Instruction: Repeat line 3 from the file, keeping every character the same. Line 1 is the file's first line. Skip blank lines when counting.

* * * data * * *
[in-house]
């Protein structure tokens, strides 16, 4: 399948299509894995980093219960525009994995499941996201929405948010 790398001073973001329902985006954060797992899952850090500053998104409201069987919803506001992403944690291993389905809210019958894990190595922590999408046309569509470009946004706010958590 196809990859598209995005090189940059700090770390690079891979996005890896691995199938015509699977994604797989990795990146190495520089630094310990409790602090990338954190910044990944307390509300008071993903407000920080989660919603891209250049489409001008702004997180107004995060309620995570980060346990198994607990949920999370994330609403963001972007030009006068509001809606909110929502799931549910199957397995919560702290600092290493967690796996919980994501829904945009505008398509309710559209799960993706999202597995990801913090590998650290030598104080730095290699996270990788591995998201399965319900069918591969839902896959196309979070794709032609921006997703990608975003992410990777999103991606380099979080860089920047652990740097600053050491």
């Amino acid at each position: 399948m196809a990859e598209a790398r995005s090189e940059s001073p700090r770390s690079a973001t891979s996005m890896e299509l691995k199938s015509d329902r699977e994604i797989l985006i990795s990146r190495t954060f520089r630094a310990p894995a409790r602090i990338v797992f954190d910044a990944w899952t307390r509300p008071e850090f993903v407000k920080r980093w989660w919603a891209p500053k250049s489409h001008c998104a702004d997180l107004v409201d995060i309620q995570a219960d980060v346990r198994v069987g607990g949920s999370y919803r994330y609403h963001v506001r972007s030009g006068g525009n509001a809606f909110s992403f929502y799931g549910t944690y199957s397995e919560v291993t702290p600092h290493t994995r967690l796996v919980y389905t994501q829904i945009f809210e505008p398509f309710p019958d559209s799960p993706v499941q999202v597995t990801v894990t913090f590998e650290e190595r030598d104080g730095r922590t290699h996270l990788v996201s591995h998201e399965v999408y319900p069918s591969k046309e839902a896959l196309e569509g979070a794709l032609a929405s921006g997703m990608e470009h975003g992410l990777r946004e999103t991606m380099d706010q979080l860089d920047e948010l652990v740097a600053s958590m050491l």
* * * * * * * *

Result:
């Amino acid at each position: 399948m196809a990859e598209a790398r995005s090189e940059s001073p700090r770390s690079a973001t891979s996005m890896e299509l691995k199938s015509d329902r699977e994604i797989l985006i990795s990146r190495t954060f520089r630094a310990p894995a409790r602090i990338v797992f954190d910044a990944w899952t307390r509300p008071e850090f993903v407000k920080r980093w989660w919603a891209p500053k250049s489409h001008c998104a702004d997180l107004v409201d995060i309620q995570a219960d980060v346990r198994v069987g607990g949920s999370y919803r994330y609403h963001v506001r972007s030009g006068g525009n509001a809606f909110s992403f929502y799931g549910t944690y199957s397995e919560v291993t702290p600092h290493t994995r967690l796996v919980y389905t994501q829904i945009f809210e505008p398509f309710p019958d559209s799960p993706v499941q999202v597995t990801v894990t913090f590998e650290e190595r030598d104080g730095r922590t290699h996270l990788v996201s591995h998201e399965v999408y319900p069918s591969k046309e839902a896959l196309e569509g979070a794709l032609a929405s921006g997703m990608e470009h975003g992410l990777r946004e999103t991606m380099d706010q979080l860089d920047e948010l652990v740097a600053s958590m050491l």